One stipulation of the tax whistleblower program is of particular cause for concern: the IRS states that only “specific and credible information” will be rewarded, and that furthermore, an award may be given only if the data provided actually leads to “the collection of taxes, penalties, interest or other amounts from the noncompliant taxpayer.” Therefore, if a whistleblower has already stepped forward to the IRS, it suggests that he or she possesses (or believes that he or she possesses) valuable, detailed information – otherwise, there would be no possibility of an award.

As a warning to whistleblowers that have dirty hands themselves, the IRS would rather prosecute you for your own crimes than reward you for turning others, especially where you participated in the crimes you are attempting to blow the whistle on.   I.E. an employee that “cooks the books” of his or her employer and then turns in the employer.

Federal Income Tax Evasion Defense Attorneys in California

In order for a tax whistleblower to receive financial rewards, he or she must provide the IRS with comprehensive and useful information about your activities. It is therefore absolutely critical to shield yourself and limit your criminal tax exposure as early and aggressively as possible.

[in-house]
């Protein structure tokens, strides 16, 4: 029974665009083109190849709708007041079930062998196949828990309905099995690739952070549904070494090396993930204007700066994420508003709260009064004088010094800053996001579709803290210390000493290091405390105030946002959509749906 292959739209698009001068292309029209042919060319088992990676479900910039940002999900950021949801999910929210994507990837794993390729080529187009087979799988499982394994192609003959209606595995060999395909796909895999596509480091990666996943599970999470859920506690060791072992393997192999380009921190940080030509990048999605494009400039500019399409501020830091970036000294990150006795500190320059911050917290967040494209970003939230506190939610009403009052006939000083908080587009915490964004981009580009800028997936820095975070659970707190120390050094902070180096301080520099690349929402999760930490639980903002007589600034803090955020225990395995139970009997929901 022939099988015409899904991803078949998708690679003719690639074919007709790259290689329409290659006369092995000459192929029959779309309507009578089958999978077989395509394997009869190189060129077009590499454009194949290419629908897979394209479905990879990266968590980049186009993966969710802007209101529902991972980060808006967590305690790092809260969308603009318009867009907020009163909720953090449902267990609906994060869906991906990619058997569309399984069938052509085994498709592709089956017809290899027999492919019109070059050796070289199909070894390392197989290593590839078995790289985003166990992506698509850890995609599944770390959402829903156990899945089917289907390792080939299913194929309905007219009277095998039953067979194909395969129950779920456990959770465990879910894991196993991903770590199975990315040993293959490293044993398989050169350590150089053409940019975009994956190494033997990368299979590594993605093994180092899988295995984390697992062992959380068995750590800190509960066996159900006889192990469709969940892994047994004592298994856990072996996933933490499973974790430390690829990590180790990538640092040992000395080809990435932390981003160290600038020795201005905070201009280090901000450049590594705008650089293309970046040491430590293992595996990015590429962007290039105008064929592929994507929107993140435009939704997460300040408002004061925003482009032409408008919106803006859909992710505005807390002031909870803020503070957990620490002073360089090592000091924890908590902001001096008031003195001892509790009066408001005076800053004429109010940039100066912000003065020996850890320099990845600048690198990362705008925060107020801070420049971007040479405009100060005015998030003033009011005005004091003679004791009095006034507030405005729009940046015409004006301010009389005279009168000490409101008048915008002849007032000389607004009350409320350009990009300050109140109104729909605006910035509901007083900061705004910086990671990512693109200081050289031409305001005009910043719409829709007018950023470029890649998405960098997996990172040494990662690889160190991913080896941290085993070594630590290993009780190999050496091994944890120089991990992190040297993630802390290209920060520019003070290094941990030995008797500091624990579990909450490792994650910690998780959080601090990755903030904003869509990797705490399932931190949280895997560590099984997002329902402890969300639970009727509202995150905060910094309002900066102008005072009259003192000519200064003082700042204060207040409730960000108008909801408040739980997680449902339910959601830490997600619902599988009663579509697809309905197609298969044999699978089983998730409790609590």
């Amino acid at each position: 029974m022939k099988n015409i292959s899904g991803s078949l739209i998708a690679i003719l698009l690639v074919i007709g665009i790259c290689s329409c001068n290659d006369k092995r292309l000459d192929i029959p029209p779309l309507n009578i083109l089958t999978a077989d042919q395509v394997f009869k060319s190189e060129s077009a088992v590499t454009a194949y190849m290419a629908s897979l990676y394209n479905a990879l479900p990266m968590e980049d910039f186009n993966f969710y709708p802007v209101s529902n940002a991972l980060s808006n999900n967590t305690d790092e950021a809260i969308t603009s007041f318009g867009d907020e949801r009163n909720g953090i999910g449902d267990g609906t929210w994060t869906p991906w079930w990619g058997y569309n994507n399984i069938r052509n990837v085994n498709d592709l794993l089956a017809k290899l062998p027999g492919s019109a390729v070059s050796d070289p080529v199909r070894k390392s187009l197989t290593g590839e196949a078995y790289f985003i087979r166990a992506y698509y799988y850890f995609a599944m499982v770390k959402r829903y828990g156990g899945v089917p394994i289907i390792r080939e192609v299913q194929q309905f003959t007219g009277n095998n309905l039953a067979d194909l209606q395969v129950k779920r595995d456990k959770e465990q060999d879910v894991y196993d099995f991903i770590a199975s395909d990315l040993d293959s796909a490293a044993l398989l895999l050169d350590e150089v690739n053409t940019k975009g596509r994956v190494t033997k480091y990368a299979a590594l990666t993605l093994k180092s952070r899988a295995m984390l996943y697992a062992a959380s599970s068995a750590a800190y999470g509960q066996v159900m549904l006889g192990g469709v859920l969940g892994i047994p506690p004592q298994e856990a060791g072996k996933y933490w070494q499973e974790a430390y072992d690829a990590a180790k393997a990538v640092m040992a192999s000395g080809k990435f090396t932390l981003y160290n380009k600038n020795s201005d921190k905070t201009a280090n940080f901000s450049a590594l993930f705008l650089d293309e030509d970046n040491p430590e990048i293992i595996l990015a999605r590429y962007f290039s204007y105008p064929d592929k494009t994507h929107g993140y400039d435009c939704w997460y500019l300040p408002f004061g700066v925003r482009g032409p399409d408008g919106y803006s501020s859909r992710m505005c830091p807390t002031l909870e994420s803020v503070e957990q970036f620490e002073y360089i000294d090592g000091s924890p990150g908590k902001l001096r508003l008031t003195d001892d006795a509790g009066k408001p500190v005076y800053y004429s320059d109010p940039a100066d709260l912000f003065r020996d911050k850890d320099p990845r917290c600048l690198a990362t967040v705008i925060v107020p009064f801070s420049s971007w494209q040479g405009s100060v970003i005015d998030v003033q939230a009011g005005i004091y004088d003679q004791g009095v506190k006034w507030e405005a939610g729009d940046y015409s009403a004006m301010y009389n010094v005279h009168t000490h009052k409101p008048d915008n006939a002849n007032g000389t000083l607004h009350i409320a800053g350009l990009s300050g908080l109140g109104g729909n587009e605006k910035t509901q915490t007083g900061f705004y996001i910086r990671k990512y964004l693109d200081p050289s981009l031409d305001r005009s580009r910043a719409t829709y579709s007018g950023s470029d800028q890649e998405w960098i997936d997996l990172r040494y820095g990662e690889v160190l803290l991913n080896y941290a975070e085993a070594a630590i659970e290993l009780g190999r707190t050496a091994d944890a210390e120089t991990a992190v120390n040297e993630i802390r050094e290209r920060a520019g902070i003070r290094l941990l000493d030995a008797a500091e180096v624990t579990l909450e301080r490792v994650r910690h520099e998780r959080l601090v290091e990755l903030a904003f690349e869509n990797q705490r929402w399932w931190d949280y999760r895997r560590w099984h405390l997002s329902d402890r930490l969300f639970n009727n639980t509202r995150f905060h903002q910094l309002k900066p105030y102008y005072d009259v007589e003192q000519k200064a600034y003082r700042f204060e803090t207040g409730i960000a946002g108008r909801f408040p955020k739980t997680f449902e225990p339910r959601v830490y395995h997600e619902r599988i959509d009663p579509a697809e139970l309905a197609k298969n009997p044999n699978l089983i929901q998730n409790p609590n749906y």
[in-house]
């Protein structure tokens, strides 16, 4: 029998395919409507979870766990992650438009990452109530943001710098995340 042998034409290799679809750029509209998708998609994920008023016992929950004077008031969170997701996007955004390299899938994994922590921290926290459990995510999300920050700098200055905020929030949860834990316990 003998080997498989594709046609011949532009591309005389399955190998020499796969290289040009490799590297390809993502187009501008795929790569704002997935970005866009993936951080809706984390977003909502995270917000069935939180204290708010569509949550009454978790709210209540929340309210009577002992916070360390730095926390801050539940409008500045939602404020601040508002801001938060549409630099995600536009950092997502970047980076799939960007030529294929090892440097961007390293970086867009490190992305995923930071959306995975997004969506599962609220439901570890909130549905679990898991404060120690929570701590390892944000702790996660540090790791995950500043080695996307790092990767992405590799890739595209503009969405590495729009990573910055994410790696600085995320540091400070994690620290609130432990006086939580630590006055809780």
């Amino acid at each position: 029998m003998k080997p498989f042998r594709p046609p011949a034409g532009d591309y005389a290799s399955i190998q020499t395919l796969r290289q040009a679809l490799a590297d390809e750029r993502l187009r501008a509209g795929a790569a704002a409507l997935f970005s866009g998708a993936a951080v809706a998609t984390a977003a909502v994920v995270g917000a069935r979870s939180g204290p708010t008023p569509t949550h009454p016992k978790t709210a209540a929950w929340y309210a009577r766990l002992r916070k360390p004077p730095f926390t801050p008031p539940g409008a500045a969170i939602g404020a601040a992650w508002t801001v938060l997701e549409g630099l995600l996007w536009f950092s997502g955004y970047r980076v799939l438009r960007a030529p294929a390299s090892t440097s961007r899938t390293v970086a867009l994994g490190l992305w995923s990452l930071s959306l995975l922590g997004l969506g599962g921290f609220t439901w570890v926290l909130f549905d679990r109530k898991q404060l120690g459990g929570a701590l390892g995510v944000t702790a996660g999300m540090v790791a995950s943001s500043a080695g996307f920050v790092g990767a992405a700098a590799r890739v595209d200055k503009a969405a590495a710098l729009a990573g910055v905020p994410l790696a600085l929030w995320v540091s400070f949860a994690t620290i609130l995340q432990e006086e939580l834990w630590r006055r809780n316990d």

When the stakes are this high, there is no margin for error. Give yourself the strongest defense by selecting an award-winning, nationally recognized tax evasion defense attorney with three decades of experience dealing with the IRS. Contact the Tax Law Office of David W. Klasing online to schedule an appointment or call our main tax office at (800) 681-1295 for a reduced-rate consultation.

Also, we’ve expanded our offices! In addition to our offices in Irvine and Los Angeles, the Tax Law Offices of David W. Klasing now have offices San BernardinoSanta BarbaraPanorama CityOxnardSan DiegoBakersfieldSan Jose, San FranciscoOakland and Sacramento.

Note: If you have concerns about the privacy of our initial or subsequent communication and are unable to easily travel to our Irvine / Orange County Main Office, consider scheduling a GoToMeeting to safely and securely establish an initial or maintain an existing attorney client relationship.  With end-to-end encryption, strong passwords and top-rated reliability, no one is messing with your meeting. To schedule a reduced rate initial consultation via GoToMeeting follow this link.   Call our office and request a GoToMeeting if you are an existing client. We are generally happy to travel to any of our appointment only satellite offices for a subsequent meeting in appropriate circumstances once a relationship is established via a signed engagement letter and the payment of an initial retainer or where enough retainer is available where a current client to cover the reasonable travel time and time required for the meeting.

Will it cost me more to hire the Tax Law Offices of David W. Klasing, who’s main office and the vast majority of the firm’s staff is located in Irvine California, but an appointment only Satellite office is close to my location, as opposed to a local company?  Absolutely not!  See our policies that address this issue here: